Using this design language as a blueprint, it eventually became the signature style we saw tweaked a little bit in other devices throughout 2010 like the HTC Desire, Smart, EVO 4G, Droid Incredible, and Wildfire to name a few. During this period as well, we eventually got a successor to the Hero, the aluminum bodied HTC Legend. Even more minimalist in its design, it clearly borrowed some of the design traits brought on by the Google Nexus One.

The next major design evolution we saw from HTC came in 2012, when polycarbonate became the material of choice for its flagship smartphone in the HTC One X. While it felt incredibly solid for a phone employing plastic, it was a stark roundabout from the metal cladded bodies that the company previously leveraged. Then again, the minimalism of the design is exactly what made it stood out from the crop. Naturally, this new design language became the standard for HTC’s other smartphones in 2012 including the HTC EVO 4G LTE, Desire V, Desire X, One X+, and One VX

HTC might have stuck with the “One” moniker for some time, but there was really one that caused the biggest stir with its design. That happened the following year, as the One X’s successor, the 2013 released HTC One M7 came to light – showing off an unprecedented design that many consider to be one of the best designed phones of all-time. Highly regarded as a landmark moment in design, the HTC One M7 featured a symmetrical design with its aluminum plates, chamfered edges, and slightly curved back. Everything about the design was astounding, which was yet another testament to the ingenuity of HTC’s designers!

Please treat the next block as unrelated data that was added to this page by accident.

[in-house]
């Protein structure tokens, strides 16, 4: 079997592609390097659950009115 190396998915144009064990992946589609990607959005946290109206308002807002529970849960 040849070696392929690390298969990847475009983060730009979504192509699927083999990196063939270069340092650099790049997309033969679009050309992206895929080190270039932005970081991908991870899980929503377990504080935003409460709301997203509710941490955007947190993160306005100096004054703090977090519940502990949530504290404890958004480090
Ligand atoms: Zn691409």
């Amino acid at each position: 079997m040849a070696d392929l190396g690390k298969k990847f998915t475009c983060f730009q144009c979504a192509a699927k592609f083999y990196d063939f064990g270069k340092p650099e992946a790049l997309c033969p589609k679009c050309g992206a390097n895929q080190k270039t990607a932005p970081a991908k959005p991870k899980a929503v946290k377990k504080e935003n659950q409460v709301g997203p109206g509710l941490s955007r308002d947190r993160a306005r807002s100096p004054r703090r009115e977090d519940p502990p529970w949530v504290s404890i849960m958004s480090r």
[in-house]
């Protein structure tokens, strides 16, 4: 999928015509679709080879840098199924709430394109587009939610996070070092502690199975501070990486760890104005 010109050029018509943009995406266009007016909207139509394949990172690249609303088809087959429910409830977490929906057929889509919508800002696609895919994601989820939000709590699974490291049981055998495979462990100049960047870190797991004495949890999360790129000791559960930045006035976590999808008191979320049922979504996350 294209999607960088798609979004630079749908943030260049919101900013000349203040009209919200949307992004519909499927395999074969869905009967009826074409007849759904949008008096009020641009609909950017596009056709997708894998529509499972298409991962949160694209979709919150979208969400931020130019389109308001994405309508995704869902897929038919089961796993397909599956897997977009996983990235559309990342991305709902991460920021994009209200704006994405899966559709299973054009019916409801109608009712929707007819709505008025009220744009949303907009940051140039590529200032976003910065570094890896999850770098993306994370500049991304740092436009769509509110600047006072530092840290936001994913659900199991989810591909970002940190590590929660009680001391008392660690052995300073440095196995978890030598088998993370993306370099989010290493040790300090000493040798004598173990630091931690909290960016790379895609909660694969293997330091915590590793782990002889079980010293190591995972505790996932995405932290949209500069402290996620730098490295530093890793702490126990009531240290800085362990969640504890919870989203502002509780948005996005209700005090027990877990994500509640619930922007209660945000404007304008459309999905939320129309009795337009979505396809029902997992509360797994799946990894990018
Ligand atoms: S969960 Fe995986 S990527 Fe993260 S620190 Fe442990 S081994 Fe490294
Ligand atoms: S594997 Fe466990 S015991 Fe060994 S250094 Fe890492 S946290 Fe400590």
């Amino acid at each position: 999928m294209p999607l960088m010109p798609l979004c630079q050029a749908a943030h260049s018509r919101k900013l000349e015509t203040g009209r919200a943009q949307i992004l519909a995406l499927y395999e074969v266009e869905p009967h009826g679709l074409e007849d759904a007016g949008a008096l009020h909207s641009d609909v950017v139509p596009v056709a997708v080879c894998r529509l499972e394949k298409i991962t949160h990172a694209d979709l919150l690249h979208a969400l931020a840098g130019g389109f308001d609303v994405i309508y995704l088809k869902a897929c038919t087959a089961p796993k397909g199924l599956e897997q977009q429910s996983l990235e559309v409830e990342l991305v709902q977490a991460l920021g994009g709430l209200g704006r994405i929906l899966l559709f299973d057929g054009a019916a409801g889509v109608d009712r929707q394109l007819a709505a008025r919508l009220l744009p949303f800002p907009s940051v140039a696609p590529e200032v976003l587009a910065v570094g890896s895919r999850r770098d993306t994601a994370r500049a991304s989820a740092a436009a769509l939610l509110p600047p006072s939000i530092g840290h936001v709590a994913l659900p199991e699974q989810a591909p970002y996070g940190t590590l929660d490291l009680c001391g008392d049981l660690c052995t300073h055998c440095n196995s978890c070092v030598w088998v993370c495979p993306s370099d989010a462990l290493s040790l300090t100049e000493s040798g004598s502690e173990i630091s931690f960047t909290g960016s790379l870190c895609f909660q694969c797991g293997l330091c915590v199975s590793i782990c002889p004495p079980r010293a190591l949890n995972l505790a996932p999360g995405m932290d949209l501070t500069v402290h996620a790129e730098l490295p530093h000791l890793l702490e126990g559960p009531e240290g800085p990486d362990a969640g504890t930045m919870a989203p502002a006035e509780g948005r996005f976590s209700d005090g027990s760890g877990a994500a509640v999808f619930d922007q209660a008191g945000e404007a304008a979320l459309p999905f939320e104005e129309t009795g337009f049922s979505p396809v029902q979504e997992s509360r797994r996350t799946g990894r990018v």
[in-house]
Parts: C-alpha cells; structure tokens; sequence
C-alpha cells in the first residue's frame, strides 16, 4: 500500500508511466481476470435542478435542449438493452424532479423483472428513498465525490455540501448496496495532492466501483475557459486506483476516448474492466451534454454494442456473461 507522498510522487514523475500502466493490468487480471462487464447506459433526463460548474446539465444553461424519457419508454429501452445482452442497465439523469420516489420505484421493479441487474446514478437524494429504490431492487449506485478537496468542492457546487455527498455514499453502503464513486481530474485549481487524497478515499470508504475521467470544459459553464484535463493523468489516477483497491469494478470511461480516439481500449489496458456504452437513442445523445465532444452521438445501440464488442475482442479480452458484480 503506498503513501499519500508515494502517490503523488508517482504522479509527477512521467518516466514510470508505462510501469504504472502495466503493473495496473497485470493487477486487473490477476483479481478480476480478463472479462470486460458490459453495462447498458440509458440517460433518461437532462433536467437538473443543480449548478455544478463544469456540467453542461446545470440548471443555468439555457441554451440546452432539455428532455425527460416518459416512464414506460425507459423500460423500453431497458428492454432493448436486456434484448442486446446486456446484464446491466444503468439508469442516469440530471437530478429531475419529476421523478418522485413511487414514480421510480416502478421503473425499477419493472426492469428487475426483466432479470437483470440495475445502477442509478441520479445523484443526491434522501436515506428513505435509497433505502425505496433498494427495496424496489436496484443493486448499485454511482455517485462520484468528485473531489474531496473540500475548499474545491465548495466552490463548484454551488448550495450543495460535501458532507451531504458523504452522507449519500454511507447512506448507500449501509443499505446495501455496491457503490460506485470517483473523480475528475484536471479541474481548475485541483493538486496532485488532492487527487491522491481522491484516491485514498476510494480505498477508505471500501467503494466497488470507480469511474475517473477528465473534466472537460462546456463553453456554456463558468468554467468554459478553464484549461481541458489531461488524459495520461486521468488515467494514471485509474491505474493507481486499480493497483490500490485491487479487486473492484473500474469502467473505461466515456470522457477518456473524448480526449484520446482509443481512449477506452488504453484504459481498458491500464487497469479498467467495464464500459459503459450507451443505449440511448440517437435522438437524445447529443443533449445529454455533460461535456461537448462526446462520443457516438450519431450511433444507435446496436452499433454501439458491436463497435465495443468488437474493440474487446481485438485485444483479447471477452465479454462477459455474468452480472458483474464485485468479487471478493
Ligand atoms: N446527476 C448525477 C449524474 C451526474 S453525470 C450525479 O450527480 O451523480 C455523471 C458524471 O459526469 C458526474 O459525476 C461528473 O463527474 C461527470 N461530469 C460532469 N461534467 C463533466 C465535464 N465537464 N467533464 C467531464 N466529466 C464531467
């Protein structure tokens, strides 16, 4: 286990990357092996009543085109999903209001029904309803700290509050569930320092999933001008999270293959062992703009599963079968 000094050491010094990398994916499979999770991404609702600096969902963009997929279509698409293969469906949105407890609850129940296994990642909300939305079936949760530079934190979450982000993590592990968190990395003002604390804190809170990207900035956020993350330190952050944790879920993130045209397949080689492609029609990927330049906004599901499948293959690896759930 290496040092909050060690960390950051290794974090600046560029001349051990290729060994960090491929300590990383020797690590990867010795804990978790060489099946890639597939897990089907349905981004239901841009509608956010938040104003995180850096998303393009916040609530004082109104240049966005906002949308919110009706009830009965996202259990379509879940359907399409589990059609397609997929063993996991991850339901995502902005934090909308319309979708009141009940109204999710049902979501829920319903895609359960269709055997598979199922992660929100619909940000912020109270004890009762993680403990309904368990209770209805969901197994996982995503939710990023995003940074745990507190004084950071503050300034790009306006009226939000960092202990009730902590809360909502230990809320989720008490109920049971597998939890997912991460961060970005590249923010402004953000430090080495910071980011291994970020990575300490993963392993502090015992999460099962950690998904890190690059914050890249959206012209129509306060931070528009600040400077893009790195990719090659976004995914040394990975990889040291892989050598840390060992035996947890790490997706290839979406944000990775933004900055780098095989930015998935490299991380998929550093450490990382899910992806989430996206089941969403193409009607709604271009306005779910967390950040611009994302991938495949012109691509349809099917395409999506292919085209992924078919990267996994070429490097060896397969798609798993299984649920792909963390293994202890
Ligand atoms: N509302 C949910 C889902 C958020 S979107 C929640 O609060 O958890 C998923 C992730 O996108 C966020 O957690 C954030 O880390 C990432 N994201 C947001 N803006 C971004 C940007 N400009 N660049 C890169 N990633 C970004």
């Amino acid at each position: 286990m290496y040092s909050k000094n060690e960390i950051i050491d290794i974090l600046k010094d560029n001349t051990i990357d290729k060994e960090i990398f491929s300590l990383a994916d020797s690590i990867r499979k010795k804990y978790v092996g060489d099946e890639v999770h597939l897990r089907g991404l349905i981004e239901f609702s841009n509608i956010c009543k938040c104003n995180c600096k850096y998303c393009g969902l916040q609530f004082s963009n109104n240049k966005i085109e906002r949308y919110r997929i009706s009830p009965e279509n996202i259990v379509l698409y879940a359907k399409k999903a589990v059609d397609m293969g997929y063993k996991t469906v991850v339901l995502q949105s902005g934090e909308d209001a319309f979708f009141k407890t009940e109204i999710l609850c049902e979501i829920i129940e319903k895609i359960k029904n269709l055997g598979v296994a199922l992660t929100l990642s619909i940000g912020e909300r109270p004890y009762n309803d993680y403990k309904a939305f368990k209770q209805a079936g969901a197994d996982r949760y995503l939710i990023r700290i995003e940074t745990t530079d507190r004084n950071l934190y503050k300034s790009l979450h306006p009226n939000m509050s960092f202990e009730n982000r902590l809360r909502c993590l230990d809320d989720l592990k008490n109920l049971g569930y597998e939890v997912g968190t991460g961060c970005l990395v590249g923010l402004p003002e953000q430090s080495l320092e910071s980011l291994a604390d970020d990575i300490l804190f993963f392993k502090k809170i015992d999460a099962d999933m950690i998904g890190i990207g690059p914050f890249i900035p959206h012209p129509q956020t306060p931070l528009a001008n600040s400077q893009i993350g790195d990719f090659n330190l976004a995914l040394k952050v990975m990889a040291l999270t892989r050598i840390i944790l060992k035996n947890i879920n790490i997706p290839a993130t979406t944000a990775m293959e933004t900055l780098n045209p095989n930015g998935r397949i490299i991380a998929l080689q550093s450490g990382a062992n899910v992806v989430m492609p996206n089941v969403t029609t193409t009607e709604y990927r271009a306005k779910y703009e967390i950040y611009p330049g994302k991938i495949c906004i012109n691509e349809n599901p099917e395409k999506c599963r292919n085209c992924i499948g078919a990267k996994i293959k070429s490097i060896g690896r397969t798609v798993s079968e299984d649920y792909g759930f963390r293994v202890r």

Given how the design of the HTC One M7 was praised by nearly everyone, it didn’t surprise us that its premium design extended to other handsets in its fold – such as the HTC One mini and One Max. With the next two successors, the M8 and M9 respectively, they evolved the design established by the M7 by a small degree. Overall, though, these metal constructed phones were just iterative, changing up just a few things, but there was nothing terribly drastic about them.

Just because HTC was going after premium qualities with its flagships, that did not prevent them from experimenting with other materials in its other line of smartphones. The Desire line, in fact, saw a radical change during 2013, starting with devices like the Desire 600, which featured an all plastic construction. Additional phones in the line, like the Desire 700, 816, and 820, followed this new implementation. Even though they were not as premium with their designs, there was a charming quality to them that allow them to attract a younger audience. In particular, the bright colors used with its design really allowed them to pop!